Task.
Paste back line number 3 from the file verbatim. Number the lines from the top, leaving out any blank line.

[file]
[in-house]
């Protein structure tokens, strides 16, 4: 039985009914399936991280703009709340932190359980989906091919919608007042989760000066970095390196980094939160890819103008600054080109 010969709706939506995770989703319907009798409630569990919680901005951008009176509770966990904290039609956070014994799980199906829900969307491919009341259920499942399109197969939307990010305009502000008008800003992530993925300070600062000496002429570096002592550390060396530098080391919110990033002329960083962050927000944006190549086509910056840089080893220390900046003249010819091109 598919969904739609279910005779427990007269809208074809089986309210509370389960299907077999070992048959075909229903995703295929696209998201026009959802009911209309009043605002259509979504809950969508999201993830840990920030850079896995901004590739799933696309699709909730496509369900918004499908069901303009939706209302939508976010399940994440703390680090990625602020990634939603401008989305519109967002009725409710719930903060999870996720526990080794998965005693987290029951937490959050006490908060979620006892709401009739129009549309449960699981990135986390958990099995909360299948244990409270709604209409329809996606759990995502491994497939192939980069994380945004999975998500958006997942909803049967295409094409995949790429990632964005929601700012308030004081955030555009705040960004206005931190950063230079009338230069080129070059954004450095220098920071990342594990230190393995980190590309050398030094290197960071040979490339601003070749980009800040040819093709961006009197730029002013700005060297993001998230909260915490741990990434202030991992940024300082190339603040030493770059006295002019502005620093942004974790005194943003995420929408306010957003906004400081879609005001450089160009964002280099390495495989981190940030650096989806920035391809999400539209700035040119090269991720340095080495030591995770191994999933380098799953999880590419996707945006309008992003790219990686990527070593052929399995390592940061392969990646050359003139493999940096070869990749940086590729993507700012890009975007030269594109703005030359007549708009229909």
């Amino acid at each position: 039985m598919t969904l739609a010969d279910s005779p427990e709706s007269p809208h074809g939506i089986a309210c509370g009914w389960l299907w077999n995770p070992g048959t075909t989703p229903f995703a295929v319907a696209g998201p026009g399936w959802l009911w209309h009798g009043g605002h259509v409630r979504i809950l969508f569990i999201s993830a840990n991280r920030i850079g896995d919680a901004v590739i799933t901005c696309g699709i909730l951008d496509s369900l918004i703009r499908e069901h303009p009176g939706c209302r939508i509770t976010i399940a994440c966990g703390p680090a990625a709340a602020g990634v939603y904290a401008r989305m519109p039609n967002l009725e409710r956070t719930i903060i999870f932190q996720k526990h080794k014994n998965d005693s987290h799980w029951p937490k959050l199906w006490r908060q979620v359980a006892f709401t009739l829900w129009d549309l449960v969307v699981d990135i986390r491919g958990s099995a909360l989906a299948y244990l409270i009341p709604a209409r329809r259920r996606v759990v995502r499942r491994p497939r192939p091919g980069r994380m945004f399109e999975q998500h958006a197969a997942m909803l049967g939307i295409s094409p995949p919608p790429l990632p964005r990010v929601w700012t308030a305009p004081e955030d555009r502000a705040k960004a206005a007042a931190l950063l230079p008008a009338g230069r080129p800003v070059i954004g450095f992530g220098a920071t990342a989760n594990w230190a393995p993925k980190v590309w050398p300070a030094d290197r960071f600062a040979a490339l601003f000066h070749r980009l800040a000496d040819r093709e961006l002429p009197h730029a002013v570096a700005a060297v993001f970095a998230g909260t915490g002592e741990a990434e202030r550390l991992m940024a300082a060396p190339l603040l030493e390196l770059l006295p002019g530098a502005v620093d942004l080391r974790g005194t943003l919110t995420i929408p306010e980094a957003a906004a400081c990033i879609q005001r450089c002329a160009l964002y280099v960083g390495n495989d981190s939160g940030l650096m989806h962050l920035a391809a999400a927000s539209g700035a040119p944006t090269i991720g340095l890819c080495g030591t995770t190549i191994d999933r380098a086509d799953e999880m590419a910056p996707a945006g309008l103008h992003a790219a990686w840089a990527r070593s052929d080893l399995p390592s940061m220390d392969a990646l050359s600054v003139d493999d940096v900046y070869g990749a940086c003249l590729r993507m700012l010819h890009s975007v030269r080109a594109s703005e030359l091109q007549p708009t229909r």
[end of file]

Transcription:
């Amino acid at each position: 039985m598919t969904l739609a010969d279910s005779p427990e709706s007269p809208h074809g939506i089986a309210c509370g009914w389960l299907w077999n995770p070992g048959t075909t989703p229903f995703a295929v319907a696209g998201p026009g399936w959802l009911w209309h009798g009043g605002h259509v409630r979504i809950l969508f569990i999201s993830a840990n991280r920030i850079g896995d919680a901004v590739i799933t901005c696309g699709i909730l951008d496509s369900l918004i703009r499908e069901h303009p009176g939706c209302r939508i509770t976010i399940a994440c966990g703390p680090a990625a709340a602020g990634v939603y904290a401008r989305m519109p039609n967002l009725e409710r956070t719930i903060i999870f932190q996720k526990h080794k014994n998965d005693s987290h799980w029951p937490k959050l199906w006490r908060q979620v359980a006892f709401t009739l829900w129009d549309l449960v969307v699981d990135i986390r491919g958990s099995a909360l989906a299948y244990l409270i009341p709604a209409r329809r259920r996606v759990v995502r499942r491994p497939r192939p091919g980069r994380m945004f399109e999975q998500h958006a197969a997942m909803l049967g939307i295409s094409p995949p919608p790429l990632p964005r990010v929601w700012t308030a305009p004081e955030d555009r502000a705040k960004a206005a007042a931190l950063l230079p008008a009338g230069r080129p800003v070059i954004g450095f992530g220098a920071t990342a989760n594990w230190a393995p993925k980190v590309w050398p300070a030094d290197r960071f600062a040979a490339l601003f000066h070749r980009l800040a000496d040819r093709e961006l002429p009197h730029a002013v570096a700005a060297v993001f970095a998230g909260t915490g002592e741990a990434e202030r550390l991992m940024a300082a060396p190339l603040l030493e390196l770059l006295p002019g530098a502005v620093d942004l080391r974790g005194t943003l919110t995420i929408p306010e980094a957003a906004a400081c990033i879609q005001r450089c002329a160009l964002y280099v960083g390495n495989d981190s939160g940030l650096m989806h962050l920035a391809a999400a927000s539209g700035a040119p944006t090269i991720g340095l890819c080495g030591t995770t190549i191994d999933r380098a086509d799953e999880m590419a910056p996707a945006g309008l103008h992003a790219a990686w840089a990527r070593s052929d080893l399995p390592s940061m220390d392969a990646l050359s600054v003139d493999d940096v900046y070869g990749a940086c003249l590729r993507m700012l010819h890009s975007v030269r080109a594109s703005e030359l091109q007549p708009t229909r």